The University of South Florida has launched a multidisciplinary center with expertise in managing postconcussive syndrome, the sometimes disabling symptoms that linger after a concussion even long after a seemingly mild head injury.
The USF Concussion Center pulls together experts in neurology, neurocritical care, neurosurgery, neuropsychology, psychiatry, audiology, pediatrics, neuro-otology, ophthalmology, neuroradiology, athletic training, sports medicine and physical therapy.
"A concussion doesn't have to knock you out to leave lasting effects," said Gianluca Del Rossi, PhD, ATC, associate professor of orthopaedics and sports medicine at USF Health and director of the USF Concussion Center. "Even mild ones need to be recognized and managed to avoid potentially devastating complications. At USF, we have a team of specialists who offer an integrated approach to handling any physical, cognitive, behavioral and emotional problems that might arise."
Gianluca Del Rossi, PhD, ATC, directs the new USF Concussion Center.
A concussion is an injury to the brain caused by a blow to the head. Contrary to popular belief, most concussions do not result in loss of consciousness. Even an external bump on the head that appears minor, and shows no signs of internal bleeding or physical swelling on CT scan, could have been preceded by an internal brain whiplash. This usually happens when the head accelerates and stops suddenly, prompting the brain to bounce back and forth against the skull's hard surface. This jarring can cause intense headache, confusion, dizziness and nausea. Injuries from sports, falls and car crashes are among the most common causes of concussions.
Most concussions resolve on their own within a week or so with medical attention and rest, Del Rossi said, but some patients with mild head injury develop a troubling set of symptoms known collectively as postconcussive syndrome, or PCS, which last longer than three months. These may include headache, dizziness, fatigue, memory problems, trouble concentrating, sleeping problems, depression, and anxiety, and the complications can persist for months or even years.
"The accumulation of impacts on the brain over time may increase the time needed for a full recovery and may increase the likelihood of developing dementia-related conditions," Del Rossi said.
Dr. Eric Coris, director of Primary Care Sports Medicine a member of the USF Concussion Center, demonstrates some post-concussion neurological testing.
Several studies, including one commissioned by the NFL Players Association, have found that football players have a higher rate than normal of Alzheimer's disease and other cognitive impairments. Del Rossi mentions the Cincinnati Bengals receiver found to suffer a chronic brain injury that may have affected his mental state and behavior before he died last year after falling from the back of a pickup truck.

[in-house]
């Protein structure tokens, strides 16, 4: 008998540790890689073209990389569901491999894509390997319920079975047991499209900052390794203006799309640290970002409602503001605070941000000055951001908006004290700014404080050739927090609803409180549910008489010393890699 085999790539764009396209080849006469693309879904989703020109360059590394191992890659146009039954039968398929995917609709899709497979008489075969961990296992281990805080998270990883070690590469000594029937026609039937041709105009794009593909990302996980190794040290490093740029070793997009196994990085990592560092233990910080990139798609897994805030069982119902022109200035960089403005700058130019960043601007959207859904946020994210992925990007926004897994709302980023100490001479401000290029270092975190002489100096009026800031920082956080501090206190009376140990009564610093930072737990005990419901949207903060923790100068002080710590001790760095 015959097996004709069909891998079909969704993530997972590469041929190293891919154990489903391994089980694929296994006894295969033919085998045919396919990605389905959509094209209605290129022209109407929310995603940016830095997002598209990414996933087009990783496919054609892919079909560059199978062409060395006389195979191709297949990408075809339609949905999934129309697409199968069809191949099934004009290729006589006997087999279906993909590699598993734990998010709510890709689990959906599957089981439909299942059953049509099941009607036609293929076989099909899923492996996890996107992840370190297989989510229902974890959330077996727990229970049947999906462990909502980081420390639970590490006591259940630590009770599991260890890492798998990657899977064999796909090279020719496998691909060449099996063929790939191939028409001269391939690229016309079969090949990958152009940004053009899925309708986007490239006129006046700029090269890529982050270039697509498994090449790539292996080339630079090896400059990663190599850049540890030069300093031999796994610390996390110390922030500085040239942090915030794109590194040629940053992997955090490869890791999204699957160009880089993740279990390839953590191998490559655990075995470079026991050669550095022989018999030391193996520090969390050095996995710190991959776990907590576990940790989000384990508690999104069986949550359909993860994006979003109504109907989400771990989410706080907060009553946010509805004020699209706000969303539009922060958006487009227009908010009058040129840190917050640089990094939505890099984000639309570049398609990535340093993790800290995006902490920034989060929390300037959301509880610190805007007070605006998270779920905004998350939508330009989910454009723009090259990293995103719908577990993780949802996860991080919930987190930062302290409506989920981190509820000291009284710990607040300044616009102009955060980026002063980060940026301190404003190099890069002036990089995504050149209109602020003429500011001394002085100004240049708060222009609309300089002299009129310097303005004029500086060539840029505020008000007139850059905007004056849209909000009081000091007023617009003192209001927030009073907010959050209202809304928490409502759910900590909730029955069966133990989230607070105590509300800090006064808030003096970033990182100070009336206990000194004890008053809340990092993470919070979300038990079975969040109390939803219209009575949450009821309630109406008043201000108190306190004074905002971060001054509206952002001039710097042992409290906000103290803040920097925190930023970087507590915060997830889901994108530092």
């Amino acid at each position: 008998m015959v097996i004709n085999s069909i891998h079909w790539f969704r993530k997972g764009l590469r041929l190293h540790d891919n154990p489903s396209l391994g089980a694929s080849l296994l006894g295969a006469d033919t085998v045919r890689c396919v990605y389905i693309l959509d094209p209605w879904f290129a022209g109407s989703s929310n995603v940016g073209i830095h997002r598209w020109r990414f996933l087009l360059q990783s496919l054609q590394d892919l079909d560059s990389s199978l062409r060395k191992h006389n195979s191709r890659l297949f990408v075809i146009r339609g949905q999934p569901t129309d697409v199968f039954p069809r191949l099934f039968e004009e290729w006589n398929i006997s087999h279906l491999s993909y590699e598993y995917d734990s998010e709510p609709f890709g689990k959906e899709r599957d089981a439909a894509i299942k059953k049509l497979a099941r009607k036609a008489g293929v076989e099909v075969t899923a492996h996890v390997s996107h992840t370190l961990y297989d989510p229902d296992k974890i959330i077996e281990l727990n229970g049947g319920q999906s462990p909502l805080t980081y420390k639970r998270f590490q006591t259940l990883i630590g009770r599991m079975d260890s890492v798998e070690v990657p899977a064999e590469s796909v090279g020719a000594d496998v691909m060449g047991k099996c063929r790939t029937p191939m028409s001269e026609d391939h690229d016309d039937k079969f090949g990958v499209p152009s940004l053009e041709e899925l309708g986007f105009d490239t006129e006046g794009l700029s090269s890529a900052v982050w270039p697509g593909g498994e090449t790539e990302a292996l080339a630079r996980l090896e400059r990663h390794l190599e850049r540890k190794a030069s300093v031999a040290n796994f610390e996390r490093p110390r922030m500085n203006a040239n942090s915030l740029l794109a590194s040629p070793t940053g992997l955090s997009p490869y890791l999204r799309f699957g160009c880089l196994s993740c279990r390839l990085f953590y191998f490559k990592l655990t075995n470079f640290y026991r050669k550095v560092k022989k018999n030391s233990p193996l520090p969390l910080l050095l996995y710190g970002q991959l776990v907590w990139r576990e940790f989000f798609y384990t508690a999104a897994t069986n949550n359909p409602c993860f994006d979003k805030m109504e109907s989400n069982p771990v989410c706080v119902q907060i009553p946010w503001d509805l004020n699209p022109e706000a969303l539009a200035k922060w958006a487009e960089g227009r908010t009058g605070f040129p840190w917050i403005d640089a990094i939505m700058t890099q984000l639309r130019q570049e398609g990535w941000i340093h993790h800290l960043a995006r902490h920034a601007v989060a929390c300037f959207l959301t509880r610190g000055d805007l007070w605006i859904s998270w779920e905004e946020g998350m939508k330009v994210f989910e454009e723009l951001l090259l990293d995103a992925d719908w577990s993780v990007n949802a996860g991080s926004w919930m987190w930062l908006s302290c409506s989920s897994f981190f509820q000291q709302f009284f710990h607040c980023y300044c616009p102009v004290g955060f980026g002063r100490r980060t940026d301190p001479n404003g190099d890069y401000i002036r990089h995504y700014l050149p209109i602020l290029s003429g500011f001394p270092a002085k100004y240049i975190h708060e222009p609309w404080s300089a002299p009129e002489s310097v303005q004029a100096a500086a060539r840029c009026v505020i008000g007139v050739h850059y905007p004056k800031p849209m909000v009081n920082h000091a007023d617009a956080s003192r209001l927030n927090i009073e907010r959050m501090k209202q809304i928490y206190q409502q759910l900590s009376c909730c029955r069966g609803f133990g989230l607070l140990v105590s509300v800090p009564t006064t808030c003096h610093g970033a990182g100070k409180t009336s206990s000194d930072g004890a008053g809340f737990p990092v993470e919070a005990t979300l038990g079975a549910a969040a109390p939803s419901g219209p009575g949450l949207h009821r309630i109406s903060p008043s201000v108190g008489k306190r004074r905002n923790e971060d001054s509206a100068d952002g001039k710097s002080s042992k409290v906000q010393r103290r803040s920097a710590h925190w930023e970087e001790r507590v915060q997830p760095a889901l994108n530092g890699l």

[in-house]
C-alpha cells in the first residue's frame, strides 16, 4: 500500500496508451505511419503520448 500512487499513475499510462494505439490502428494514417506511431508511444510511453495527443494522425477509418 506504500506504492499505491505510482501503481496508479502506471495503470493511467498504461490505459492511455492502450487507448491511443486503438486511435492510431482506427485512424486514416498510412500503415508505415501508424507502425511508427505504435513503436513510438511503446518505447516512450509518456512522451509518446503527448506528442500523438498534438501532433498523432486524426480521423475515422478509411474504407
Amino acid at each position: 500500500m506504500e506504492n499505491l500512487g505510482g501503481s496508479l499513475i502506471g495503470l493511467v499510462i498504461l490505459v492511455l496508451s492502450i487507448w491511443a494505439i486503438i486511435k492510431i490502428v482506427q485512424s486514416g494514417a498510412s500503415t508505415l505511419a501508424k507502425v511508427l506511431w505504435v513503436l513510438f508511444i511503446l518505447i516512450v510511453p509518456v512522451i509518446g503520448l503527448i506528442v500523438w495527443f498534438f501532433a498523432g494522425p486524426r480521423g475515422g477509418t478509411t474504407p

PSC can be challenging to diagnose because many of its symptoms are associated with other potential disorders unrelated to head injury, Del Rossi said. "At times, it can be difficult to tie some of the behavioral and emotional changes that often accompany PCS like irritability, anxiety, impaired memory or judgment, and depression -- back to the concussion that may have occurred months earlier."
Symptoms of PCS vary from patient to patient and require individual, yet coordinated, evaluation and treatment, Del Rossi said. Chronic headaches or dizziness may be treated by the primary care physician, sports medicine physician or neurologist with medications. Problems with vision may require an ophthalmologist, while a physical therapist may be needed to help with balance retraining. Psychiatrists and psychologists are also essential to team; they can help determine whether behavioral symptoms were brought on by the concussion itself or an underlying illness unrelated to the head injury.
USF neurologist Dr. Michael Hoffmann uses a transcranial doppler device to measure blood flow velocity in the brain's arteries. He plans to study whether cerebral artery constriction differs in patients with postconcussive syndrome compared to those whose symptoms subside.
Members of the USF Concussion Center plan to conduct research to more definitively identify patients who suffer from PCS and what physiological and psychological factors put some people at higher risk than others for the syndrome. For instance, Michael Hoffmann, MD, professor of neurology at USF Health, wants to investigate whether artery constriction, which slows blood flow to the brain in the immediate aftermath of concussion, is more pronounced or lasts longer in patients who go on to develop persistent neurological problems like impaired memory.
The Center, in collaboration with the USF Sports Medicine and Athletic Related Trauma Institute, will also educate the community about the signs and symptoms of concussion and ways to prevent them.
For more information about the USF Concussion Center, please visit www.USFConcussionCenter.com.